The launch of SGFinDex, for example, has enabled our customers to have a consolidated view of their financial information on UOB Mighty to plan their finances more effectively.

We are already seeing a growing number of early adopters of the service – in the first half of 2021, UOB customers have synced their financial information with SGFinDex an average of seven times. We expect that the take-up rate and usage of SGFinDex will continue to grow as more people continue to bank, pay, and invest online.

We have also integrated SGFinDex’s capability into the way we engage our customers in wealth advisory.

For example, our relationship managers today are already using our AI-powered UOB Portfolio Advisory Tool (PAT) to have deeper conversations on investments with their clients. The UOB PAT layers historical market data with our customers’ financial holdings and risk appetite in real-time to create a portfolio to achieve their individual wealth goals.

With a comprehensive view of our customers’ portfolio across different financial institutions, the UOB PAT will enable our relationship managers to guide their clients more effectively in making informed investment decisions that meet their risk appetite and their financial aspirations.

In the area of payments, we collaborated with Visa in 2020 to be the first bank in the world to tap a new Visa API which enables our customers to add their Visa credit and debit cards securely into popular apps such as Fitbit Pay using UOB Mighty.

Our partners such as Singapore Airlines and SP Group are also tapping our APIs to enable UOB customers to use their reward points to pay bills and make purchases in their apps.

What are your thoughts about the Open Banking fintech players? Do you see them as partners or competitors? How do you expect to interact with them? 

Janet: The current Open Banking model in Singapore enables data sharing only among players within the ecosystem. Taking SGFinDex for example, fintech players are currently not part of this ecosystem.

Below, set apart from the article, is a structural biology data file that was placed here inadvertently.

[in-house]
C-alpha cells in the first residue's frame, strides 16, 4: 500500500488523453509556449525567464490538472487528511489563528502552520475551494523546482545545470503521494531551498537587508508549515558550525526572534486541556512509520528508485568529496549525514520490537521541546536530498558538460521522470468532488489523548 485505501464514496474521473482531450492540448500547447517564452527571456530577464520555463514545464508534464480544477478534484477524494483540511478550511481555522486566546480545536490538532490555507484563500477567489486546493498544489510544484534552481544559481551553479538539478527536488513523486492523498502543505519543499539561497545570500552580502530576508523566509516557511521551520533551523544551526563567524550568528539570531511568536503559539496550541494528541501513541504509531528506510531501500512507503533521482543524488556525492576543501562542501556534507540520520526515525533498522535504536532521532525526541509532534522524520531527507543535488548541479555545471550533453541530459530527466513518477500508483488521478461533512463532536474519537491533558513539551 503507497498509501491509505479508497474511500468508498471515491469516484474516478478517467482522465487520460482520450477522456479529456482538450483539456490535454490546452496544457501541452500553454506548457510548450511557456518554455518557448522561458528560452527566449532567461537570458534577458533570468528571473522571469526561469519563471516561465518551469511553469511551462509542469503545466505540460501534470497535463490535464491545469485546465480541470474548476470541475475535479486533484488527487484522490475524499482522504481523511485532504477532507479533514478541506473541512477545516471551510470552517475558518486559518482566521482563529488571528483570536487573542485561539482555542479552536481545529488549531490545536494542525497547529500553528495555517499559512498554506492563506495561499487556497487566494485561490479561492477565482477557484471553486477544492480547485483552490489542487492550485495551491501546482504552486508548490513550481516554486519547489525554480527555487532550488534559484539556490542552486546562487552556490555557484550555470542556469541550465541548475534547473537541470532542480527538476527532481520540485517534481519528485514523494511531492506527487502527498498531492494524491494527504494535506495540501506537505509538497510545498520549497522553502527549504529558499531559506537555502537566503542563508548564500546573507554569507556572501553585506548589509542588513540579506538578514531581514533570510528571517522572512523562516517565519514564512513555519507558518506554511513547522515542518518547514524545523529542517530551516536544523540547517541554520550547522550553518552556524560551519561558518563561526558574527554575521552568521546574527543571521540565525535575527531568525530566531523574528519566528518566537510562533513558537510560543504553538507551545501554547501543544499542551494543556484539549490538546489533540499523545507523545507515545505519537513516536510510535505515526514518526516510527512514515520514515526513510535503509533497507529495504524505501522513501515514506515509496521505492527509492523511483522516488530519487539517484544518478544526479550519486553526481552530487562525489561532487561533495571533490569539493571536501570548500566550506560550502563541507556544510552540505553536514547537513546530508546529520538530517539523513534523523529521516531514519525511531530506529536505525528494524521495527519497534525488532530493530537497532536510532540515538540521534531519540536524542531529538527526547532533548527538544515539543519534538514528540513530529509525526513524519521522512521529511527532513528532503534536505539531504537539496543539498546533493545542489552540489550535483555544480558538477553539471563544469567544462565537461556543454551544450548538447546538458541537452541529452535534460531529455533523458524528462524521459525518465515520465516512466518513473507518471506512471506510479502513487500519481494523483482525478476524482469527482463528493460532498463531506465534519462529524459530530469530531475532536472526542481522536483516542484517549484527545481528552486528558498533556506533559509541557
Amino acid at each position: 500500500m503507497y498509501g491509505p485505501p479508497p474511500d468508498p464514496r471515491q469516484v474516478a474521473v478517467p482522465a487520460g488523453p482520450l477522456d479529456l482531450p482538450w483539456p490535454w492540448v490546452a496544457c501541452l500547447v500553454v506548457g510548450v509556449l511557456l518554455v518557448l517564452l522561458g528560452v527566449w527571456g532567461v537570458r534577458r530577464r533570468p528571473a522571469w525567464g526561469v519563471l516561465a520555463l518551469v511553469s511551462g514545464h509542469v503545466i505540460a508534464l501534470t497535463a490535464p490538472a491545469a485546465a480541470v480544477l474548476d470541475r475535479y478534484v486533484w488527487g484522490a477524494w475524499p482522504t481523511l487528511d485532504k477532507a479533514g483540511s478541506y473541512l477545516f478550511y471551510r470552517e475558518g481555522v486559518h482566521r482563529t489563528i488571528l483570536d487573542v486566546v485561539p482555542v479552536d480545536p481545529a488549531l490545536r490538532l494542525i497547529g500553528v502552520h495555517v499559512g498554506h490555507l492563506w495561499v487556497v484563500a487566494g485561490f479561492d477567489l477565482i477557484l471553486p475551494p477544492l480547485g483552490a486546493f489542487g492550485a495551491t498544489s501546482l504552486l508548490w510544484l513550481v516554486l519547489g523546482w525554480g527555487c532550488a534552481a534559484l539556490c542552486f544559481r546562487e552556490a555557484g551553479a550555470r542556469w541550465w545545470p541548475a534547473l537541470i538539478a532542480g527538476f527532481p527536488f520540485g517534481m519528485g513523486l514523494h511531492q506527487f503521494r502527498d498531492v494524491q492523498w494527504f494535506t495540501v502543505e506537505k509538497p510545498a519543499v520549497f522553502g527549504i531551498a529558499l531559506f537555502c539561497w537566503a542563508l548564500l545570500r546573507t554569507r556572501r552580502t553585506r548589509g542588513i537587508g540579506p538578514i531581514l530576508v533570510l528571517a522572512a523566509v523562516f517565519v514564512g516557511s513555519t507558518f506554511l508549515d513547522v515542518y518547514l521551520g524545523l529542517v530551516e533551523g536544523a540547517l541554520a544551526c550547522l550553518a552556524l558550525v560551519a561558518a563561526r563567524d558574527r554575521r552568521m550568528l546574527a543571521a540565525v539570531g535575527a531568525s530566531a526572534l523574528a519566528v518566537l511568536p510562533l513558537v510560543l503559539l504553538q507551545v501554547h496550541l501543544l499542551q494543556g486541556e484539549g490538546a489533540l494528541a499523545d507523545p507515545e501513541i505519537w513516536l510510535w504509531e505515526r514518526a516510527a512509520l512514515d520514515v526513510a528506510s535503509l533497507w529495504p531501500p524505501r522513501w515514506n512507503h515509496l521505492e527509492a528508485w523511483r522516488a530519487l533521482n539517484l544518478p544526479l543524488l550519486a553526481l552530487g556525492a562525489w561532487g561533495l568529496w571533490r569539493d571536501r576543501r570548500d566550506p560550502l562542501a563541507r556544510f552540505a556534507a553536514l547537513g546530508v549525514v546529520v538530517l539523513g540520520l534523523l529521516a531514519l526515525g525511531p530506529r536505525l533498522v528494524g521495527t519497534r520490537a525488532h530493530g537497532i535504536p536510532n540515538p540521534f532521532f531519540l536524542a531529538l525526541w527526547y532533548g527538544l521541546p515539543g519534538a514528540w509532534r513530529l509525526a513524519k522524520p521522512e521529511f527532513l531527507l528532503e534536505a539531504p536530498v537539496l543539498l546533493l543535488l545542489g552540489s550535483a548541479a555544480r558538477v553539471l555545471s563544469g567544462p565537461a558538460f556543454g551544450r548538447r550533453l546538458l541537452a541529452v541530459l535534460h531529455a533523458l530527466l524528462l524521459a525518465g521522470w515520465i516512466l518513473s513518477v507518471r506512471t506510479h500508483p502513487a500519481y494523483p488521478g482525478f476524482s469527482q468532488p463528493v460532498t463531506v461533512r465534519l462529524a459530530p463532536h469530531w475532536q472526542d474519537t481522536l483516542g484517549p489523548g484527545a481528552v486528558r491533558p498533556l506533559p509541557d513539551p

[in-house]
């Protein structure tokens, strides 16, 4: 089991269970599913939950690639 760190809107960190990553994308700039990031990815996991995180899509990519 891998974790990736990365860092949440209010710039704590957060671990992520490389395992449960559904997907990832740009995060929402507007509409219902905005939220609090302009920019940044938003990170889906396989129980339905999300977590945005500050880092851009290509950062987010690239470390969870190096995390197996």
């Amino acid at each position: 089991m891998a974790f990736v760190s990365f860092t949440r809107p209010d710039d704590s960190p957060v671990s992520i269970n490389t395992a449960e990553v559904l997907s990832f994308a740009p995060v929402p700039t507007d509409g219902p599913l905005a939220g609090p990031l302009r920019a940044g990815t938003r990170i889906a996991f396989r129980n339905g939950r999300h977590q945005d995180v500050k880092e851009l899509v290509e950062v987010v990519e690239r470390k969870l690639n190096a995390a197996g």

Moving forward, data sharing could be open to more players, including fintech players.

Given that they will need to obtain customer consent for their data, fintech players will need to focus on (1) having a secure information technology (IT) infrastructure and robust governance, risk management and security framework and policies, (2) building trust with their customers, and (3) having a clear customer value proposition (CVP) to justify why customers should share their data.

Experience from other markets has shown that the adoption of Open Banking among fintech players are still in their early stages.

At UOB, we remain open to working together with like-minded fintech partners who are able to complement or enhance our capabilities to serve our customers better.

What is your approach to ensuring data security in an open environment?

Janet: As a regulated entity and given the responsibility we have towards maintaining the trust our customers have placed in us, data security is of the utmost importance.

Our data governance policy and framework that we put in place at UOB sets out the principles and practices to manage the use and sharing of data while safeguarding our customers’ interest.

We also tap Singpass for authentication to ensure that personal data is accessed by customers in a secure manner.

Open Banking continues to be adopted around the globe, what future do you see for the financial services industry in Singapore as the framework matures?

Janet: The recent initiatives to develop an Open Banking environment in Singapore such as SGFinDex, and the ongoing plans to expand the ecosystem for these initiatives (e.g. stock market, insurers) is a sign of more progress to come.

For example, the Singapore Stock Exchange is slated to be added to SGFinDex in November 2021 and insurers will also be brought into the SGFinDex ecosystem in 2022 to enable customers to view their investments and insurance policy details on a single platform.

We expect to see the Open Banking ecosystem grow as more players come together to collaborate and as more people recognise and enjoy the convenience and seamless customer experience that Open Banking brings.

Customers will also opt for providers that can offer meaningful advice and insights based on the data which customers have shared. This will spur players within the Open Banking ecosystems to innovate continually to meet their customers’ expectations.